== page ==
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  • A Treatise on Efficacy: Between Western and Chinese Thinking
  • Jeremy E. Henkel
A Treatise on Efficacy: Between Western and Chinese Thinking. By François Jullien, translated by Janet Lloyd. Honolulu: University of Hawai'i Press, 2004. Pp. x + 202. $22.00.

In A Treatise on Efficacy: Between Western and Chinese Thinking François Jullien argues that the different ways Chinese and Western thinkers have dealt with warfare and diplomacy reflect important differences in how the two cultures understand human action in the world. When Chinese texts such as the Sunzi and the Guiguzi are set up as counterpoints to the Europeans Clausewitz and Machiavelli, Jullien argues that the Aristotelian inheritance of the latter pair is shown to be the cause of their inability to provide clean theories with the consistent predictive power they desired. Chinese strategists, by contrast, meet with no such limitations in the realm of human interaction. The basic difference between Western and Chinese thought that Jullien seeks to demonstrate is that "one constructs a model that is then projected onto the situation, which implies that the situation is momentarily 'frozen.' The other relies on the situation as on a disposition that is known to be constantly evolving" (p. 189; italics in original).

Jullien's regular use of the generic terms "Western" and "Chinese" in constructing his comparison will likely give many comparative philosophers pause. But this [End Page 347] need not be a source of worry, as he is careful not to essentialize the two world-views. While he is pointing out patterns and tendencies in the thinking of Europe and China, he is not positing an essential incommensurable difference between them. Rather, he is pointing out that "what remains underdeveloped in the one context is more developed in the other" (p. 145). He goes on to say, "The purpose of our foray into China is not to imagine-let alone fabricate-other 'mentalities'. . . . It is simply to make use of other possible sources of intelligibility" (ibid.).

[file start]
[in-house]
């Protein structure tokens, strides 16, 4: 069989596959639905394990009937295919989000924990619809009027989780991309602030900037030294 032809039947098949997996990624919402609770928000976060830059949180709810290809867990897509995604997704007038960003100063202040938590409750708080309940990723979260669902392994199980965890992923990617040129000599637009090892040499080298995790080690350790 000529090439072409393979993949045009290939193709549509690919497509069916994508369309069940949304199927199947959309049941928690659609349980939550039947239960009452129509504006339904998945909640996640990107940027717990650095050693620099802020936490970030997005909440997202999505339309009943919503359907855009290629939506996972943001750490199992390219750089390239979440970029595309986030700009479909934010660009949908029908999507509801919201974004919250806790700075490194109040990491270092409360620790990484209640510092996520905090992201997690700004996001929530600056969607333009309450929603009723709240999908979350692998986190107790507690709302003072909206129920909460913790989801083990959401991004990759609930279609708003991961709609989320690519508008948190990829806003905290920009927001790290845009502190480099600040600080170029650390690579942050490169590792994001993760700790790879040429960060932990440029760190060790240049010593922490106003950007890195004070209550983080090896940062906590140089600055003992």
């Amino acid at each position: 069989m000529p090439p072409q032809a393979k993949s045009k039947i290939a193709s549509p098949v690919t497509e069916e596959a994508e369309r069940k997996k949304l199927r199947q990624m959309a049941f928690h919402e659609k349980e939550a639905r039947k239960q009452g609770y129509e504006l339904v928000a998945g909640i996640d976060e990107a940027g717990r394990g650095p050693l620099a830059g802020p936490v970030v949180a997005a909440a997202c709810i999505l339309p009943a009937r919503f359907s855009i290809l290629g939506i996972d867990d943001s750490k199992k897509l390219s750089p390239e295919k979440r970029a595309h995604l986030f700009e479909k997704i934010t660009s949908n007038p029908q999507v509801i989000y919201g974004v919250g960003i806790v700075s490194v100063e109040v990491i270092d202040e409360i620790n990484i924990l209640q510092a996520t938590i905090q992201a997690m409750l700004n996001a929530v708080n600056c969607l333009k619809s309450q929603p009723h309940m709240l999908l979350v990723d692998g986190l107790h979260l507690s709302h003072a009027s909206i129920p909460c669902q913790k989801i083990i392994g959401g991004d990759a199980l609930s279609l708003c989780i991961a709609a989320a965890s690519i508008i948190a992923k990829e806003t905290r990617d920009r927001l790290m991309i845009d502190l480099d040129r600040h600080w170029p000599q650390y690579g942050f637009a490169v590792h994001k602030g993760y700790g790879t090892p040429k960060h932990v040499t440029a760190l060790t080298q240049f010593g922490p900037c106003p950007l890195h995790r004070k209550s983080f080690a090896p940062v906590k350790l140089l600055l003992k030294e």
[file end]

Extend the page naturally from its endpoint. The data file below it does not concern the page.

Jullien begins by showing that Western thought regards human action as something that imposes itself on the world in order to bring about a predetermined goal. This is a natural consequence of the belief that the world is created: belief in creation implies something existing outside that creation, thus an intention behind that creation, and thus a transcendent norm toward which things within that creation aim. This two-leveled ontology of creator and creation yields a distinction between theory and practice, wherein practice always aims-and ultimately fails-at implementing an ideal that is established by theory. This worldview has led to demonstrable success in the sciences but meets with frequent frustration in the arena of human interaction. This limitation has been recognized by strategists in the West but has never been successfully resolved.

Aristotle was the first to identify and try to resolve this problem. He posited phronesis as the skill that enables an individual to apply a model to the world successfully. For Aristotle such successful action consists of first identifying one's desired end and then reasoning back to one's present situation in order to establish the best means to achieve that end. Jullien's analysis shows that Clausewitz was working with the same model more than two thousand years later. Clausewitz believed that earlier attempts at creating a general theory of warfare had failed to achieve their goal-namely, to provide a model of warfare that a general could use to ensure victory-because the opponent's actions are unpredictable. The system that the military strategist is dealing with, then, is not mechanistic, and consequently plans are easily frustrated by ever-changing circumstances. But Clausewitz was unable to conceive of strategy as based on anything other than plans.

For Clausewitz, warfare is composed of distinct engagements, separate moments in time where an army seeks to impose a plan on the world. Seeing warfare as composed of distinct moments means that time is an opponent, for time brings with it change and uncertainty and thus a greater chance that one's plans will be frustrated. Opportunity, then, is something unexpected-a chance happening at a specific moment that can be taken advantage of only...